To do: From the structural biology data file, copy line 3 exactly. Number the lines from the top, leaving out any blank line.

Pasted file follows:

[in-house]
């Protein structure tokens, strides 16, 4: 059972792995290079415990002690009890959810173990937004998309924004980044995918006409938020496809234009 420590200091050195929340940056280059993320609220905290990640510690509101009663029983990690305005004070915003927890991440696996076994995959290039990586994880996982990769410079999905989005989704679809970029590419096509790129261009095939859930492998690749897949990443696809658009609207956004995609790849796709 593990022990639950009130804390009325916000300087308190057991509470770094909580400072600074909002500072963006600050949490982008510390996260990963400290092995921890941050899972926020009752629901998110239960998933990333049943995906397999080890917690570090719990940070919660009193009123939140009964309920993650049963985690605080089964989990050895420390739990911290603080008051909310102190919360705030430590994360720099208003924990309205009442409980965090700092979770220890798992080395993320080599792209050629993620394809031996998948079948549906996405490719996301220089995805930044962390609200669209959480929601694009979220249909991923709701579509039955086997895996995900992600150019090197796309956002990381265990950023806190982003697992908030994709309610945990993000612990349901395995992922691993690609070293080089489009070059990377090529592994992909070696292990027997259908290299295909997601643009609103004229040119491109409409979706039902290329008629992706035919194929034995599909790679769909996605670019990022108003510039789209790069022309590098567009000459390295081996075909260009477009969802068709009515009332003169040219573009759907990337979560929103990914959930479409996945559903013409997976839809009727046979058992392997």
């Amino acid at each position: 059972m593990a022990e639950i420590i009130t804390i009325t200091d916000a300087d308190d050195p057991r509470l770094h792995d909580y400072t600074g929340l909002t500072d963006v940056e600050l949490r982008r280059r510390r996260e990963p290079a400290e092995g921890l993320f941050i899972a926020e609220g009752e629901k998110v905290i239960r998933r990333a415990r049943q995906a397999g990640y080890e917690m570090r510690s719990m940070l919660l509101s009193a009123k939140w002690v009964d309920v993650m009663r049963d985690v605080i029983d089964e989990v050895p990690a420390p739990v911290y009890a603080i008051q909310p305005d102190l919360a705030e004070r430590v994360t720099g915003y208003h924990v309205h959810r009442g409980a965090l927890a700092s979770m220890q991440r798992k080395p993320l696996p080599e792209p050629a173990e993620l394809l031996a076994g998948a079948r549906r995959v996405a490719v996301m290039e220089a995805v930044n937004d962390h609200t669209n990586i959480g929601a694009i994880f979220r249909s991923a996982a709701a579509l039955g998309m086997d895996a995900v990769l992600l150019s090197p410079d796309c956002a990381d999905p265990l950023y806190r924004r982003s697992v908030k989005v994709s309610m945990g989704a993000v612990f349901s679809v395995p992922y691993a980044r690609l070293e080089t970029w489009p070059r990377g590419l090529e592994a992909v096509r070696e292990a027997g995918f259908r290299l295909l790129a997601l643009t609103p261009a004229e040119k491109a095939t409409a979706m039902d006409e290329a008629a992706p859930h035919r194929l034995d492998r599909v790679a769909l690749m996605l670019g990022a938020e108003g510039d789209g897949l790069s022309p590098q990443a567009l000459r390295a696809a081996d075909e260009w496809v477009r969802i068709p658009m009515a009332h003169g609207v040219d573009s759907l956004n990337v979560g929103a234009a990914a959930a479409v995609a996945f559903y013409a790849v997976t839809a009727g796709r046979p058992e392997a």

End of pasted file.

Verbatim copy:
């Amino acid at each position: 059972m593990a022990e639950i420590i009130t804390i009325t200091d916000a300087d308190d050195p057991r509470l770094h792995d909580y400072t600074g929340l909002t500072d963006v940056e600050l949490r982008r280059r510390r996260e990963p290079a400290e092995g921890l993320f941050i899972a926020e609220g009752e629901k998110v905290i239960r998933r990333a415990r049943q995906a397999g990640y080890e917690m570090r510690s719990m940070l919660l509101s009193a009123k939140w002690v009964d309920v993650m009663r049963d985690v605080i029983d089964e989990v050895p990690a420390p739990v911290y009890a603080i008051q909310p305005d102190l919360a705030e004070r430590v994360t720099g915003y208003h924990v309205h959810r009442g409980a965090l927890a700092s979770m220890q991440r798992k080395p993320l696996p080599e792209p050629a173990e993620l394809l031996a076994g998948a079948r549906r995959v996405a490719v996301m290039e220089a995805v930044n937004d962390h609200t669209n990586i959480g929601a694009i994880f979220r249909s991923a996982a709701a579509l039955g998309m086997d895996a995900v990769l992600l150019s090197p410079d796309c956002a990381d999905p265990l950023y806190r924004r982003s697992v908030k989005v994709s309610m945990g989704a993000v612990f349901s679809v395995p992922y691993a980044r690609l070293e080089t970029w489009p070059r990377g590419l090529e592994a992909v096509r070696e292990a027997g995918f259908r290299l295909l790129a997601l643009t609103p261009a004229e040119k491109a095939t409409a979706m039902d006409e290329a008629a992706p859930h035919r194929l034995d492998r599909v790679a769909l690749m996605l670019g990022a938020e108003g510039d789209g897949l790069s022309p590098q990443a567009l000459r390295a696809a081996d075909e260009w496809v477009r969802i068709p658009m009515a009332h003169g609207v040219d573009s759907l956004n990337v979560g929103a234009a990914a959930a479409v995609a996945f559903y013409a790849v997976t839809a009727g796709r046979p058992e392997a």